SCP-4054
rating: +149+x

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Fig 1.1: Box-art for The Seventh Door.

Item #: SCP-4054

Object Class: Safe

Special Containment Procedures: Three NES1 consoles modified to run SCP-4054 are to be kept for testing purposes. SCP-4054 is to be stored on-site in a secure locker. Access is limited to Level-3 personnel and above.

Foundation agents monitoring flea-markets, yard-sales, and property auctions for anomalous activity are to be briefed on the existence of SCP-4054. Any NES cartridges suspected of being copies of SCP-4054 are to be purchased for examination.

A Foundation-operated bot (I/O-SAURON) is to monitor online gaming communities for discussions regarding the existence of SCP-4054. A joint operation involving MTF Mu-4 ("Debuggers") and MTF Gamma-5 ("Red Herrings") is to be conducted to investigate these discussions and determine whether the participants are aware of SCP-4054.

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Fig 1.2: Title screen.

All copies are to be recovered, and action is to be taken to discredit the existence of SCP-4054 as a hoax or urban legend. Any screen captures or videos of SCP-4054 are to be removed or otherwise replaced with doctored images to further perpetuate this narrative.

Description: SCP-4054 is The Seventh Door, an unlicensed platform adventure game released for the Nintendo Entertainment System in 1988. The contents of each cartridge vastly exceeds the storage limitations of its ROM (read-only memory) chip. Extracting SCP-4054's PRG ROM produces a data-file too large to be contained on any currently available device.

Because of its limited publication (three hundred units), inability to be copied, limited replay-ability, and incomplete state, functional copies of The Seventh Door are highly valued by vintage NES collectors. The game is also notable for its unique method of bypassing the North American version of the 10NES lock-out system.2

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Fig 1.3: Level 5 (Catacombs).

Each cartridge includes two transistors that function as a voltage inverter. When activated, this component produces a negative-charged voltage spike that can temporarily disable early versions of the console's CIC,3 bypassing the authentication lock and allowing unlicensed cartridges to run. Later iterations of the NES would add a series of 1k resistors along with diodes and grounds to prevent this technique from circumventing the lock-out unit.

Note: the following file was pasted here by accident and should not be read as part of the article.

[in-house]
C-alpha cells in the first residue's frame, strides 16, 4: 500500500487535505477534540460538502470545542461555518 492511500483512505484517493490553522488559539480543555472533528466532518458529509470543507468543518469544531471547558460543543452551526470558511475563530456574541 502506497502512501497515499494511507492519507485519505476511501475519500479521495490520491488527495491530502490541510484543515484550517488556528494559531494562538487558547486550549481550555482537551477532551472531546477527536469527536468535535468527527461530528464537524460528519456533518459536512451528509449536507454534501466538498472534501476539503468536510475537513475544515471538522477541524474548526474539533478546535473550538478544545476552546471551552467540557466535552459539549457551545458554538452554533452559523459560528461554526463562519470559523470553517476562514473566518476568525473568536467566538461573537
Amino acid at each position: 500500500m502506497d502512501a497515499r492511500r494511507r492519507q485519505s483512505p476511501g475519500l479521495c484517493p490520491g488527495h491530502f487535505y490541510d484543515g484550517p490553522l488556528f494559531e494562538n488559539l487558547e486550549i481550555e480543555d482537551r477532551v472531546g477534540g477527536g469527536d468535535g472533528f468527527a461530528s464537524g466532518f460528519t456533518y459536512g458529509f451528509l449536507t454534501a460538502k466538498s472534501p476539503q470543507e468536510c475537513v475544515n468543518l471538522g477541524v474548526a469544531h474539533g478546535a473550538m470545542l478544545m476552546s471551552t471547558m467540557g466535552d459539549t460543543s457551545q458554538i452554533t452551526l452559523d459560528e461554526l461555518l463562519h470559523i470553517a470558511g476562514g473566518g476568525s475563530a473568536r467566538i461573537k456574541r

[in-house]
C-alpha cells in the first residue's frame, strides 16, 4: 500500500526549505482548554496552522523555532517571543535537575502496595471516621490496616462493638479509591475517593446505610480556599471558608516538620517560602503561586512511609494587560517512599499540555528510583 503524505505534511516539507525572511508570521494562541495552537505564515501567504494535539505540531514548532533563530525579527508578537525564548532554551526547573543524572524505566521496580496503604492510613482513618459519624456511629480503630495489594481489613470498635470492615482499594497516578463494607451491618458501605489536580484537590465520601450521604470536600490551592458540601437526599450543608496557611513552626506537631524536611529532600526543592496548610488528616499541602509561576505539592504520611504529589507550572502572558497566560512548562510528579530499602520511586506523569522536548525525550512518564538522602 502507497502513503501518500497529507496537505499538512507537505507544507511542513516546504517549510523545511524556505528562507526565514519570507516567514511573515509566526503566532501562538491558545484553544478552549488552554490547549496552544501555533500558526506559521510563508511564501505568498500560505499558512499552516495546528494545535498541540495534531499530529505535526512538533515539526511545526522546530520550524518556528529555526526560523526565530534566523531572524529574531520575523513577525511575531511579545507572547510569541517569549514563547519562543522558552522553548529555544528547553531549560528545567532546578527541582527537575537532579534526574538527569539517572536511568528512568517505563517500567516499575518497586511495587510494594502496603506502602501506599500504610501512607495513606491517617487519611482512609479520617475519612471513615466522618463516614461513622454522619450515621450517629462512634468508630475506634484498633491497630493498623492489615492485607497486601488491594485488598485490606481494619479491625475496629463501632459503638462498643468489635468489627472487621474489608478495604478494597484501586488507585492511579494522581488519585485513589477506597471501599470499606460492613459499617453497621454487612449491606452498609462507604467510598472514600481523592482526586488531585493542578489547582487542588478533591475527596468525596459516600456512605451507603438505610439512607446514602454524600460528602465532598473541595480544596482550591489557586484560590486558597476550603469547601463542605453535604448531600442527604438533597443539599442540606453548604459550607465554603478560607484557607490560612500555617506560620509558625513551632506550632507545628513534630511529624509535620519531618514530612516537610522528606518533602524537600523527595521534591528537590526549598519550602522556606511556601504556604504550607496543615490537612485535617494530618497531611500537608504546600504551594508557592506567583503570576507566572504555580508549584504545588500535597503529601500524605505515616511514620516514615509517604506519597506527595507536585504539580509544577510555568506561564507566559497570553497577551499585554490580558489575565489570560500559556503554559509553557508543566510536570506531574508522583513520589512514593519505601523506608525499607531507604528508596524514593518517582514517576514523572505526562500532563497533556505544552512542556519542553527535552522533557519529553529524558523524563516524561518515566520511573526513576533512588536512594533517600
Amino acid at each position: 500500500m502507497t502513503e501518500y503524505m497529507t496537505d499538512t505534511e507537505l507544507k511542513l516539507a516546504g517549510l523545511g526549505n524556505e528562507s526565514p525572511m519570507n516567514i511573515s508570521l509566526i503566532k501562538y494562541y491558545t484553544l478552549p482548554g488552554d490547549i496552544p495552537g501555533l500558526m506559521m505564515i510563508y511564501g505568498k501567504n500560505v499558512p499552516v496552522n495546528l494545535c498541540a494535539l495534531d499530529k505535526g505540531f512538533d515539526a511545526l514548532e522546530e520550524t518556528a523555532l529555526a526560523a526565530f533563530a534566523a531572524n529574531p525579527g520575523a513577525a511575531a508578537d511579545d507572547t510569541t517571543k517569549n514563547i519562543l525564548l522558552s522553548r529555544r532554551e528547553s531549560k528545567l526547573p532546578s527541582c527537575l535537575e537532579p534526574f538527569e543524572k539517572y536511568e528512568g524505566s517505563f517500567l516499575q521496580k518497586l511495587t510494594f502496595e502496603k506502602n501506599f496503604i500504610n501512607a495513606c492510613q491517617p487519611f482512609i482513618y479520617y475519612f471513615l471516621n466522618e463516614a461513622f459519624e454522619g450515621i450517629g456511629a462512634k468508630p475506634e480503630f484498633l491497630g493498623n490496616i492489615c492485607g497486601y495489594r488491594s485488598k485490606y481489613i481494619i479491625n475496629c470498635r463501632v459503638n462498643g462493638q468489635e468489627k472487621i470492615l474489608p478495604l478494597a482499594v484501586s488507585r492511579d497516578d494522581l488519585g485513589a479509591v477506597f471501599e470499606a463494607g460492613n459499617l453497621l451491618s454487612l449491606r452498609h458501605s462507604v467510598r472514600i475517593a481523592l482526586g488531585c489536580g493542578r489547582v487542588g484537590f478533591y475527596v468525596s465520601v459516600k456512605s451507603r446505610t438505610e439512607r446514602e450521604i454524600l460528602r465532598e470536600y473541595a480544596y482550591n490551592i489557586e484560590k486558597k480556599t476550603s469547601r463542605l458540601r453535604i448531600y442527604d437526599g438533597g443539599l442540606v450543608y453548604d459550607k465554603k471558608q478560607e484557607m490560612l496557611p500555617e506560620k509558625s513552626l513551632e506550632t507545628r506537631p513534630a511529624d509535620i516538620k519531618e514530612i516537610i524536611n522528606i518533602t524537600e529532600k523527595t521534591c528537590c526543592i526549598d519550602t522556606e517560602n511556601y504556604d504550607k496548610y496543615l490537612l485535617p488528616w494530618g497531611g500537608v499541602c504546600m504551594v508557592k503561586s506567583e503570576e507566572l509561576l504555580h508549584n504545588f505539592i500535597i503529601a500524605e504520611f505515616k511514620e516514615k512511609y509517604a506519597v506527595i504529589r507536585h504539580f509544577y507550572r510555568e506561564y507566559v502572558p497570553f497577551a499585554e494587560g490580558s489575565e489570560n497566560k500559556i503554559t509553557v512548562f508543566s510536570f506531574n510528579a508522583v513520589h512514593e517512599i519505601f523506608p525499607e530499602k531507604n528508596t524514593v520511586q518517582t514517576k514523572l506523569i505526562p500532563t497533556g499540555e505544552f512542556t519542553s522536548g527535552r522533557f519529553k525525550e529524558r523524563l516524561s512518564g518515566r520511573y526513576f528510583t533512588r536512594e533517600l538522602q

However, a defect in this voltage inverter's design causes irreparable damage to The Seventh Door's SRAM4 with each successive reset. This produces an increasing number of glitches which will inevitably render the cartridge non-functional.

The Seventh Door was shipped prior to completion. As a consequence, several core components of game-play differ from what is depicted in its instruction manual and box-art:

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Fig 1.4: Level 7 (Buried City). Note several sprites and tiles failing to load correctly.

  • The protagonist has no extra lives; upon dying, all progress is lost. The cartridge resets.
  • All power-ups described in the manual are absent save one (the Hand of Glory,5 which prevents monsters and platforms from moving for ten seconds).
  • All monsters are absent.
  • Falling into a pit does not kill the protagonist. The protagonist will instead continue to fall off-screen as the game-over sound loops.
  • Memory overflow errors periodically cause sprites to load incorrectly.
  • The prisoners use the protagonist's sprite rather than their own.
  • After unlocking a door, prisoners provide no clue regarding the location of other keys (the text boxes are empty).
  • The protagonist dies at apparently random intervals (typically after a period of remaining still). This occurs regardless of whether or not the game is paused.
  • To date, researchers have uncovered several hundred levels beyond the seventh (described in the manual as the final level, and the location of the seventh key). These stages consist of vast networks of crypts, prisons, abandoned factories, and empty underground cities. The precise number of additional levels beyond the seventh has not yet been determined, but vastly exceeds the storage capacity of the cartridge's ROM chip.
  • The seventh level does not contain the seventh key.

Addendum 4054.1: Video Stream

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Fig 1.5: Footage taken from user inky49's video stream.

In 2004, Charles Rogers (an amateur NES cartridge collector) posted a thread at www.opening-the-seventh-door.int (a defunct online forum that was dedicated to The Seventh Door) under the user-name 'inky49'. There, he suggested using an NES Game Genie6 to directly set the value associated with the protagonist's number of keys to seven.

Several days later, Mr. Rogers posted a link to an online video stream where he intended to attempt and beat The Seventh Door using this exploit. Part way through his run, the video abruptly stopped. A follow-up investigation determined that Mr. Rogers had gone missing; authorities suspected foul-play after discovering several fingernails torn from Mr. Rogers' left hand inside his NES console.7

To date, SCP-4054 has been linked to 25 disappearances. It remains under investigation.

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